Alzheimer’s Association celebrates opening of first St. George office

Alzheimer's Association employees and St. George Chamber members cut the ribbon for the new Alzheimer's Association location in St. George, Utah, Sept. 5, 2018 | File photo by Mikayla Shoup, St. George News

ST. GEORGE — The Utah chapter of the Alzheimer’s Association celebrated the opening of its first office in St. George with a ribbon cutting Wednesday afternoon.

The location of the new Alzheimer’s Association office, St. George, Utah, Sept. 5, 2018 | Photo by Mikayla Shoup, St. George News

The Alzheimer’s Association’s mission is to eliminate Alzheimer’s disease through the advancement of research and provide support for the caretakers of those who have it.

The association will provide a variety of services to the Southern Utah area, including programs for those in the early stages of the disease, education programs for long-term and professional caregivers, physician outreach to educate them on diagnoses and how to help families post-diagnosis and a dementia caregiver support group. The association also has a 24 hour helpline for information and assistance with any kind of Alzheimer’s or dementia related issues.

“It’s going to be an exciting time and we look forward to serving the community and helping Southern Utah do better in this area,” regional manager Mike Miller said.

St. George Mayor Jon Pike spoke at the ceremony and announced that his father was diagnosed with dementia last week. He said he understands the great need for the services the association offers.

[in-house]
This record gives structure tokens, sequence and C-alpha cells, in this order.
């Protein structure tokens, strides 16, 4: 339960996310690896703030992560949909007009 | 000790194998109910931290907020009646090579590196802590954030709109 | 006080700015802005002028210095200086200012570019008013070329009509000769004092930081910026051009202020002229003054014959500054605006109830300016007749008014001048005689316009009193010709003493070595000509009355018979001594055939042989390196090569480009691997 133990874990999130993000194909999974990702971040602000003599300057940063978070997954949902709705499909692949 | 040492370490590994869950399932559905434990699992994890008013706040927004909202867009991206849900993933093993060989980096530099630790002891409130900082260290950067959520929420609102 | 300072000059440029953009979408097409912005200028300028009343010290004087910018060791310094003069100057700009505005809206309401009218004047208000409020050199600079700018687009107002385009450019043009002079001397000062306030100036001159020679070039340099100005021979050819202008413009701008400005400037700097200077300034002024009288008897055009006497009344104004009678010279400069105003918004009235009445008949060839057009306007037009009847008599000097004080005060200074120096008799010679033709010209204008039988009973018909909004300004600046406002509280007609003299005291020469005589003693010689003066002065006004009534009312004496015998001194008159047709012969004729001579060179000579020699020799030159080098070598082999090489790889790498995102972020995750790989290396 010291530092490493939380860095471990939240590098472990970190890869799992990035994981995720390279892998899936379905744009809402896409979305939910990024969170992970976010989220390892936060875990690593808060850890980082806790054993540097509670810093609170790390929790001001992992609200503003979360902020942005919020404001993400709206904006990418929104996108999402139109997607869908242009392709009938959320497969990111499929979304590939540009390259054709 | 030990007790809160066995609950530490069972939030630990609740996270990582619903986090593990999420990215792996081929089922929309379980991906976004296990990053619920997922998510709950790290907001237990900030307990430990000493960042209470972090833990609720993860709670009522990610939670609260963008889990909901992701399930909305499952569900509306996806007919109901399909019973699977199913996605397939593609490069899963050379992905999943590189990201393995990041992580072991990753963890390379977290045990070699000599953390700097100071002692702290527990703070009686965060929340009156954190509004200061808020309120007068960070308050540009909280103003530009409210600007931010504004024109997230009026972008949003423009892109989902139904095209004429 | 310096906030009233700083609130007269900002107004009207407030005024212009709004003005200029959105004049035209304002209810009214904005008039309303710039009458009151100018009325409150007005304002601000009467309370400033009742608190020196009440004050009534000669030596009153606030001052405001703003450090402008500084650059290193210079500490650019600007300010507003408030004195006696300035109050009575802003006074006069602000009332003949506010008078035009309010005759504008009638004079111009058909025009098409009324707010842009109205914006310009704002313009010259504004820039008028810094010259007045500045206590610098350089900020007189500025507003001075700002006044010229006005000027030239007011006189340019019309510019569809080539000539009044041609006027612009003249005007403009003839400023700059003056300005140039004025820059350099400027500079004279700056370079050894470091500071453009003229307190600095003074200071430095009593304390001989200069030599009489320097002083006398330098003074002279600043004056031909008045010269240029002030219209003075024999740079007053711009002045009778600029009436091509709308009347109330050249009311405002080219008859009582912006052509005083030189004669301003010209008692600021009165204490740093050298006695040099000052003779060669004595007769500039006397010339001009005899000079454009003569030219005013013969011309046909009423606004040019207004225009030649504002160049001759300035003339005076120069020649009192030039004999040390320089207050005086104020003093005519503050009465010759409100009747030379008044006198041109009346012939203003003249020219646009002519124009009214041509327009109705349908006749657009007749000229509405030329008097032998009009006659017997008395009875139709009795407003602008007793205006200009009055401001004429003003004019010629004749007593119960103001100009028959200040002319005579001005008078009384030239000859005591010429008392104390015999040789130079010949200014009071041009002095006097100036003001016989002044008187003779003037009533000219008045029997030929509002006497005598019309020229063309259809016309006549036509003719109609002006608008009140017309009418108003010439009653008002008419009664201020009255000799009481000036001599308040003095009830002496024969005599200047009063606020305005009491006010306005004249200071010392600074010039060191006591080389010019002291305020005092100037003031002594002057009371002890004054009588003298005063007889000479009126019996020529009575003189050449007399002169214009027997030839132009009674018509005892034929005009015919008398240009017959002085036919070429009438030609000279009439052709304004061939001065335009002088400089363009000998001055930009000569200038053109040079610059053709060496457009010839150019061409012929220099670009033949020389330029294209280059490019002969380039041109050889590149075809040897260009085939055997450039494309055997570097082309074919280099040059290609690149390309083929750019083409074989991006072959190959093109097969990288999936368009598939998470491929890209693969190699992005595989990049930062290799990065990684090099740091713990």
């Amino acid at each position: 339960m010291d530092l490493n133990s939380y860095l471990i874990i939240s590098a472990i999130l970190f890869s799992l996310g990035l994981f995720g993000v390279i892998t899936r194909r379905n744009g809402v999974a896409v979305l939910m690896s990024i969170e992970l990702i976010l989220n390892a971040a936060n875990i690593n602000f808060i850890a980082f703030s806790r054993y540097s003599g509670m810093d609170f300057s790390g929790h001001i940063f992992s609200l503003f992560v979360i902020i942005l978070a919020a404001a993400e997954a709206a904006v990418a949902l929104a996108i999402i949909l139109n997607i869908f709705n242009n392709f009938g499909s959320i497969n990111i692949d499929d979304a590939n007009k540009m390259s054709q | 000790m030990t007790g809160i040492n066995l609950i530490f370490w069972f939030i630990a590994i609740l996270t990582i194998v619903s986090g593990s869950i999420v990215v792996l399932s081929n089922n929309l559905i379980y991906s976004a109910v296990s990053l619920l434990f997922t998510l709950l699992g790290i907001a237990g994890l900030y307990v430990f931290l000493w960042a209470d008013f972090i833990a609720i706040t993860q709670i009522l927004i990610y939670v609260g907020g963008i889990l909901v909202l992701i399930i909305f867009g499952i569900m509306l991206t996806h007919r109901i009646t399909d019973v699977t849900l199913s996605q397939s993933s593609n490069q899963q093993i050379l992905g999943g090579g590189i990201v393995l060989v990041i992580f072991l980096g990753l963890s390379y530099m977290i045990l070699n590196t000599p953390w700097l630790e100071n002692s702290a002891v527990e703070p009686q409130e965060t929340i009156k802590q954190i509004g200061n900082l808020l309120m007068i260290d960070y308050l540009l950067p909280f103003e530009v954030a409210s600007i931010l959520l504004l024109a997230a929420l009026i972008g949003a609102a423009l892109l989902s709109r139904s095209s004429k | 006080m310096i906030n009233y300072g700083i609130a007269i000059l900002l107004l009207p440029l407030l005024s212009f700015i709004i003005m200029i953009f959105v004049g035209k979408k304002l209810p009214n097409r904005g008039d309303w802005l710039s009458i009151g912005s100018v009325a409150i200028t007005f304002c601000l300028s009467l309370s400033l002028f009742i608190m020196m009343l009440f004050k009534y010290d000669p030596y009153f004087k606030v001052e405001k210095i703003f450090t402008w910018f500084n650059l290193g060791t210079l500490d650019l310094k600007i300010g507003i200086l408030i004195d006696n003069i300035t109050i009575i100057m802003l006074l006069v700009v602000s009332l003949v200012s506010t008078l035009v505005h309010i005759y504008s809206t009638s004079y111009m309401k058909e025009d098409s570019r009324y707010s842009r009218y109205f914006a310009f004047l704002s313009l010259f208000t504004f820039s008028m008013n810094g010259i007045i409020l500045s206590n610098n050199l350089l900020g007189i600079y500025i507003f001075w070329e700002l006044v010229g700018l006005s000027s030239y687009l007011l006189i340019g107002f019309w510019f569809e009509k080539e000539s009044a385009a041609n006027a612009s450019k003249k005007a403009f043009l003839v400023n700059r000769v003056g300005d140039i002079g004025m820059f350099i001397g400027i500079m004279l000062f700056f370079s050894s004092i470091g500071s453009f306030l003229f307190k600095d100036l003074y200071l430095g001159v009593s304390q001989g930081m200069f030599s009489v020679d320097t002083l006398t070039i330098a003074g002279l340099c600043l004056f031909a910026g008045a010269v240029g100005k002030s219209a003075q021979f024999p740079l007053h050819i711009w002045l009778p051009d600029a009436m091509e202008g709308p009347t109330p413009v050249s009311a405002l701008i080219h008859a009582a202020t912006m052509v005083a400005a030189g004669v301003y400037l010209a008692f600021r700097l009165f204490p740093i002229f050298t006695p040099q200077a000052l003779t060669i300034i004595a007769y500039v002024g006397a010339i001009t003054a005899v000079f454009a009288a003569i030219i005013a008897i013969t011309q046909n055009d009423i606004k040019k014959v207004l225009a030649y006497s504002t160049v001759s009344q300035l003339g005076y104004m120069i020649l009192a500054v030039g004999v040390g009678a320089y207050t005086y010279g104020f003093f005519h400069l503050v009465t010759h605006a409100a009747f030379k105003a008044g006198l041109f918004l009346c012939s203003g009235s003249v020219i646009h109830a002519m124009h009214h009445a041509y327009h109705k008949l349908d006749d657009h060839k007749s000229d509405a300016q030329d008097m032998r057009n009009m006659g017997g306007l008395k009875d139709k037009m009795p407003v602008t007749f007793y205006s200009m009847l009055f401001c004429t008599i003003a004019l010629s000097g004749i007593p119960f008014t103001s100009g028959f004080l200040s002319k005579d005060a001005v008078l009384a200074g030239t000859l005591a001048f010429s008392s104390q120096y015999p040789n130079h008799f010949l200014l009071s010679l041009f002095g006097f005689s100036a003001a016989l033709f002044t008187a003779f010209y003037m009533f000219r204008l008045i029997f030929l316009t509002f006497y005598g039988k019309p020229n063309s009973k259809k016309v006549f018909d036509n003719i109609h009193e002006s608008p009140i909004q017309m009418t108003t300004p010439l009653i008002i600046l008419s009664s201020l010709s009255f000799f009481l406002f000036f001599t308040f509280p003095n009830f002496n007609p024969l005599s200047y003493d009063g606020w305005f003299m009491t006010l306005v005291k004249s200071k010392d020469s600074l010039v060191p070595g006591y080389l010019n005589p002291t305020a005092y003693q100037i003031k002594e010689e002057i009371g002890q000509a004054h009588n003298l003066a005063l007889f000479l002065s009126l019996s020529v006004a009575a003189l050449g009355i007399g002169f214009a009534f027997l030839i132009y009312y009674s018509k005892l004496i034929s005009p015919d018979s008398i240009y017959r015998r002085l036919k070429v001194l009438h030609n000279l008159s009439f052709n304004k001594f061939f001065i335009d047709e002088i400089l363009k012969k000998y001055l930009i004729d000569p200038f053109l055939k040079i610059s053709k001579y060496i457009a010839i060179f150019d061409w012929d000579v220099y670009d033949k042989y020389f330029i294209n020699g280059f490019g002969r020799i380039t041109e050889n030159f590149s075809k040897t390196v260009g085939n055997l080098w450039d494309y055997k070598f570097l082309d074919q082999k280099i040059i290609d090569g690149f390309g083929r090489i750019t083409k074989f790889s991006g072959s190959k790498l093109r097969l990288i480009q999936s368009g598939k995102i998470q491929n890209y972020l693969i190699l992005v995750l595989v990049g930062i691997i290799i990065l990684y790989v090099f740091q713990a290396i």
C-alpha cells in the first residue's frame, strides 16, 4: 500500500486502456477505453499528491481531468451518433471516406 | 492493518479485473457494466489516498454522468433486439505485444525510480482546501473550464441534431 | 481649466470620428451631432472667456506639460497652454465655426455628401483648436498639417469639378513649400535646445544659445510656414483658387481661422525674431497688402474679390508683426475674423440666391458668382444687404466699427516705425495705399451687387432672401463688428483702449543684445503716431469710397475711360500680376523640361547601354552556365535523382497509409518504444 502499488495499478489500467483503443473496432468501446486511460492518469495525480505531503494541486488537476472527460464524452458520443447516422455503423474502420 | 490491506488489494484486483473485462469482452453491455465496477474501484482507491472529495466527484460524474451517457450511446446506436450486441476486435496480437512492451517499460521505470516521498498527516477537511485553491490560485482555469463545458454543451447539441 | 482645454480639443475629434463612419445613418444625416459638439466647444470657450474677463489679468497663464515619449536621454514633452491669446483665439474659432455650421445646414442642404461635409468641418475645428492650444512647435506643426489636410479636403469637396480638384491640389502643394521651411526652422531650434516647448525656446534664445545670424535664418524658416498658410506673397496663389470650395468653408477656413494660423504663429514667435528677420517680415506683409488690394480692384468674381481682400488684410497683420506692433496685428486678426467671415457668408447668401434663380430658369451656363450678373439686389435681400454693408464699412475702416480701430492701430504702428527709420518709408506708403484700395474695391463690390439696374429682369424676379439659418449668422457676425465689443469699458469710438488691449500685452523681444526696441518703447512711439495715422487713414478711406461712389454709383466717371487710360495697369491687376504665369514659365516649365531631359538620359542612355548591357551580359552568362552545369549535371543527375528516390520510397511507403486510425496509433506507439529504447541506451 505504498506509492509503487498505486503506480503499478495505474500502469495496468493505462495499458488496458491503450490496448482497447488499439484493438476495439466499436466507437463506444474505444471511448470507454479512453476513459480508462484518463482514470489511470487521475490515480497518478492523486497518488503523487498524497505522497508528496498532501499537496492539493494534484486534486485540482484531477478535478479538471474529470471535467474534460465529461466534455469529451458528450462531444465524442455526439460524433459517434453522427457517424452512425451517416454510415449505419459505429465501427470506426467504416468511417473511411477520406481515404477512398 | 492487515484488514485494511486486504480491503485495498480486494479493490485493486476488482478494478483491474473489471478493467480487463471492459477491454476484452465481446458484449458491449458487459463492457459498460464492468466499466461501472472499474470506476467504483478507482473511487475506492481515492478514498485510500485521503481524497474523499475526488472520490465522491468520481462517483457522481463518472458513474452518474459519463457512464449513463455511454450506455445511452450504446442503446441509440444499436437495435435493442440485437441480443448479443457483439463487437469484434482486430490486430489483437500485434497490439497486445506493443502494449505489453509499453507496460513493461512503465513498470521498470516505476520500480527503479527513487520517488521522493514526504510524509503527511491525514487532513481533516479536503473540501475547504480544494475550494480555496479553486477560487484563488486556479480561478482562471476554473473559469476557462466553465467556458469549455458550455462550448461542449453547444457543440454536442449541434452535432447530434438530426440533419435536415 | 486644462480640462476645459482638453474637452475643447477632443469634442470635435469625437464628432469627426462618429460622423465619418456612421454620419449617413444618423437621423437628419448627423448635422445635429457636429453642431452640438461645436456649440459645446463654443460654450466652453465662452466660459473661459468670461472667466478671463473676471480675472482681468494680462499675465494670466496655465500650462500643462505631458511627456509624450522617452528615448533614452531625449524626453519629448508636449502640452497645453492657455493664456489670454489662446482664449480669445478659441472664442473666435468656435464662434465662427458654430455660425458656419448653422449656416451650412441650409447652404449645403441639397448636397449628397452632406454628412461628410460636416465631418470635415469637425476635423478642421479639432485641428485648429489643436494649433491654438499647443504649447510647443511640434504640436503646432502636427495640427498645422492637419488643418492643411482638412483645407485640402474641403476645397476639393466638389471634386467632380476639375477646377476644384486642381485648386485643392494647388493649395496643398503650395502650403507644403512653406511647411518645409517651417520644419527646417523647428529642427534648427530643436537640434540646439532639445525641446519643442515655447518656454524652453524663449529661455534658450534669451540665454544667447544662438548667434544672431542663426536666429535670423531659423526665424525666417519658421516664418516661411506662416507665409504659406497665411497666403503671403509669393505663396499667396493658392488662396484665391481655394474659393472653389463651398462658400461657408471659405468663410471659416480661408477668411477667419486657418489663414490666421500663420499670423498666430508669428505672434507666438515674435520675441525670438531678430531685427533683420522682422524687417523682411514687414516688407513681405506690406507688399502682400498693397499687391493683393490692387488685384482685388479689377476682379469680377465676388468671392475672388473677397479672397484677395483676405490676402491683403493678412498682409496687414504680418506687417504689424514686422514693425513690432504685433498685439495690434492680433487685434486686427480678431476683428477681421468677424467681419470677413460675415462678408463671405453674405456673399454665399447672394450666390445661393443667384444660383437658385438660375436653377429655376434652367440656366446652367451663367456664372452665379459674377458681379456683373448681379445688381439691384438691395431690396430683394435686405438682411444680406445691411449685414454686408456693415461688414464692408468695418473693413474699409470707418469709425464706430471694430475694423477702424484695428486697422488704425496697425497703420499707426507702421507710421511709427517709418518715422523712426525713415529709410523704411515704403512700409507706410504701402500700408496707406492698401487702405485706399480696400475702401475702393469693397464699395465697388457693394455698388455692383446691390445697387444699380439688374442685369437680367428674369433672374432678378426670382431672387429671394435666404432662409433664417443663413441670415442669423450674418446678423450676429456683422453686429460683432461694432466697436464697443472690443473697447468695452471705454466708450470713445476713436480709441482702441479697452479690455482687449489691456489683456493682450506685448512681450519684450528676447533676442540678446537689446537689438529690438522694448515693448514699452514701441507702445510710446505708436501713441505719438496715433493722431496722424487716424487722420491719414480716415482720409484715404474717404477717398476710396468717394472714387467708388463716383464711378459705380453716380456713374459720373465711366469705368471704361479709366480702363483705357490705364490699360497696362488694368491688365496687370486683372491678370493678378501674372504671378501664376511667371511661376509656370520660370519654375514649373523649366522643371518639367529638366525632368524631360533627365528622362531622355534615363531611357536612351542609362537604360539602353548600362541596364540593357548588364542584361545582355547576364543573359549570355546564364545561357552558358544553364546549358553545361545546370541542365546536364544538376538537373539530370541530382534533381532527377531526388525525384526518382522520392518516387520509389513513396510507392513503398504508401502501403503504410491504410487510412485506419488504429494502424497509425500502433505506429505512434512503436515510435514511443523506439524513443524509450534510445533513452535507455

“It changes your perspective and changes how you live your life,” Pike said. “I’m just glad that there are people like you who know what you’re doing and can help those of us who need it.”

Alzheimer’s Association employees and St. George Chamber members cut the ribbon for the new Alzheimer’s Association location in St. George, Utah, Sept. 5, 2018 | Photo by Mikayla Shoup, St. George News

The need for an office in St. George is huge, program director Kate Nederostek said. Ten percent of people aged 65 and older and 30 percent of those 85 and older have Alzheimer’s, and Washington County has the largest population of adults aged 65 and older per capita in Utah.

While there is currently no known cure for Alzheimer’s, researchers are looking for ways to reduce risk, detect it earlier and slow down the process. A recent discovery is the link between managing systolic blood pressure and reducing the risk of cognitive decline and dementia.

While diagnosing Alzheimer’s and dementia will not stop the disease, it can help families to prepare for it better and allows patients to arrange for care while they can.

The Alzheimer’s Association is the largest nonprofit funder for Alzheimer’s research and support. It is the third largest in the world, after the U.S. and Chinese governments. A few years ago the association began not only funding research but performing it as well.

The association is currently working on the Imaging Dementia—Evidence for Amyloid Scanning (IDEAS) study which aims to prove that receiving a PET scan is essential for diagnosing dementia so that insurance companies will begin to cover this expensive scan. It also launched the Finnish Geriatric Intervention Study to Prevent Cognitive Impairment and Disability (FINGER) study, which looks at how lifestyle changes can reduce cognitive decline.

Those in Southern Utah can help support the Alzheimer’s Association by attending the Walk to End Alzheimer’s at the Dixie State University’s Trailblazer Stadium Nov. 10 at 9 a.m. the world’s largest fundraising event for Alzheimer’s research.

The new office in St. George is located at 1173 S. 250 West, Suite 302.

Email: [email protected]

Twitter:  @STGnews | @MikaylaShoup

Copyright St. George News, LLC, 2018, all rights reserved.

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